UPDATE: I usually surf the net with Safari and Firefox together. The difference between the two is in the use of bookmarks. Safari has the immense library, Firefox is a lean and tightly edited. I opened Explorer to see if the new posts would load up onto the main page and lo! So why is it that different browsers load pages differently?

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A scan thru Arts and Letters Daily leads me back to the "Edge", a site I haven't visited since I first started surfing the web. It's good to find it again.

Beauty, science and the humanities, check out this interview with Rebecca Goldstein:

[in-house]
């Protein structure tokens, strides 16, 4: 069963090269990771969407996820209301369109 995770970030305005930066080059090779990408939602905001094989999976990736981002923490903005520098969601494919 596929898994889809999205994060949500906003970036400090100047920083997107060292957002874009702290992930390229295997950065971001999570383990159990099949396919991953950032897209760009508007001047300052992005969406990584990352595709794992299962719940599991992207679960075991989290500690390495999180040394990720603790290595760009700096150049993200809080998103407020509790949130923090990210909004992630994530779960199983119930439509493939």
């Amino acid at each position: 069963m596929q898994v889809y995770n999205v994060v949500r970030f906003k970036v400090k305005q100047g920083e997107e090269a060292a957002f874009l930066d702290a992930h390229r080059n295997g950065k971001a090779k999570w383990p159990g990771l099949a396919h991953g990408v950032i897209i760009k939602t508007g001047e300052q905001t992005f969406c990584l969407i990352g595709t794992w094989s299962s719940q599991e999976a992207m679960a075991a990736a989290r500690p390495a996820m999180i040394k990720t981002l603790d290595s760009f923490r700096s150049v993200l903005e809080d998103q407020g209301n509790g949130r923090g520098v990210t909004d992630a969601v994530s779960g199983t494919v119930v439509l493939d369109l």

I like to think that the shallower aspects of the intellectual scene of the last century have played themselves out. I mean in particular the assaults on objectivity and rationality, which often take the form of attacks on science. There's nothing less exhilarating than reducing everything to social constructs and to our piddly human points of view. The pleasure of thinking is in trying to get outside of ourselves?this is as true in the arts and the humanities as in math and the sciences. There's something heroic in the idea of objective knowledge; the farther away knowledge takes you from your own individual point of view, the more heroic it is. Maybe the new ideas that are going to revitalize the arts and humanities are going to be allied with the sciences. It's not, of course, that novels will all address scientific themes?that would be ridiculously restrictive. But I hope that the spirit of expansiveness that's associated with the pursuit of scientific truth can get infused into the arts and humanities.